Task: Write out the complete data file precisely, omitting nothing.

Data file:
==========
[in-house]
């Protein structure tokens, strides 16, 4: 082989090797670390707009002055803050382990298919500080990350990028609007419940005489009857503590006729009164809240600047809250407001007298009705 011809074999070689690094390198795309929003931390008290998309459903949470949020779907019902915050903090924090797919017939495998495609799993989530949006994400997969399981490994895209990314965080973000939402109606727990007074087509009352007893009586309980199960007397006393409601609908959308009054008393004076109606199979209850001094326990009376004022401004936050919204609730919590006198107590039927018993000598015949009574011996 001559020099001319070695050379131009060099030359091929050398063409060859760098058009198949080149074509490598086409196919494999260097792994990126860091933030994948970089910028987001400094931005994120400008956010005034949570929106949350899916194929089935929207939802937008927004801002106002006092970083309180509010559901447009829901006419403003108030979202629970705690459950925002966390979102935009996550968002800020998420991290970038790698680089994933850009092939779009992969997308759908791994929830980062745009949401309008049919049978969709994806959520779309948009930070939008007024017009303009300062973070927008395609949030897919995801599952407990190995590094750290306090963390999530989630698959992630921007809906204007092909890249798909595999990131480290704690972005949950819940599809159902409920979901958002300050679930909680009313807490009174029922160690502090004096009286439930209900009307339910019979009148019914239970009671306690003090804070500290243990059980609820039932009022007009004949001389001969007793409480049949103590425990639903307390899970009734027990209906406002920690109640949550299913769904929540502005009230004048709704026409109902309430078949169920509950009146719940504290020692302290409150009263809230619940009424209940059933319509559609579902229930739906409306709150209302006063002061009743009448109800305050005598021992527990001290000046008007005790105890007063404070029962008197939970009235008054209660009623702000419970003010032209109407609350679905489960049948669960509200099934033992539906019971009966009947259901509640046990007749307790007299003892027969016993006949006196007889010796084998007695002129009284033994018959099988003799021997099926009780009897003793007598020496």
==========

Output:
[in-house]
């Protein structure tokens, strides 16, 4: 082989090797670390707009002055803050382990298919500080990350990028609007419940005489009857503590006729009164809240600047809250407001007298009705 011809074999070689690094390198795309929003931390008290998309459903949470949020779907019902915050903090924090797919017939495998495609799993989530949006994400997969399981490994895209990314965080973000939402109606727990007074087509009352007893009586309980199960007397006393409601609908959308009054008393004076109606199979209850001094326990009376004022401004936050919204609730919590006198107590039927018993000598015949009574011996 001559020099001319070695050379131009060099030359091929050398063409060859760098058009198949080149074509490598086409196919494999260097792994990126860091933030994948970089910028987001400094931005994120400008956010005034949570929106949350899916194929089935929207939802937008927004801002106002006092970083309180509010559901447009829901006419403003108030979202629970705690459950925002966390979102935009996550968002800020998420991290970038790698680089994933850009092939779009992969997308759908791994929830980062745009949401309008049919049978969709994806959520779309948009930070939008007024017009303009300062973070927008395609949030897919995801599952407990190995590094750290306090963390999530989630698959992630921007809906204007092909890249798909595999990131480290704690972005949950819940599809159902409920979901958002300050679930909680009313807490009174029922160690502090004096009286439930209900009307339910019979009148019914239970009671306690003090804070500290243990059980609820039932009022007009004949001389001969007793409480049949103590425990639903307390899970009734027990209906406002920690109640949550299913769904929540502005009230004048709704026409109902309430078949169920509950009146719940504290020692302290409150009263809230619940009424209940059933319509559609579902229930739906409306709150209302006063002061009743009448109800305050005598021992527990001290000046008007005790105890007063404070029962008197939970009235008054209660009623702000419970003010032209109407609350679905489960049948669960509200099934033992539906019971009966009947259901509640046990007749307790007299003892027969016993006949006196007889010796084998007695002129009284033994018959099988003799021997099926009780009897003793007598020496």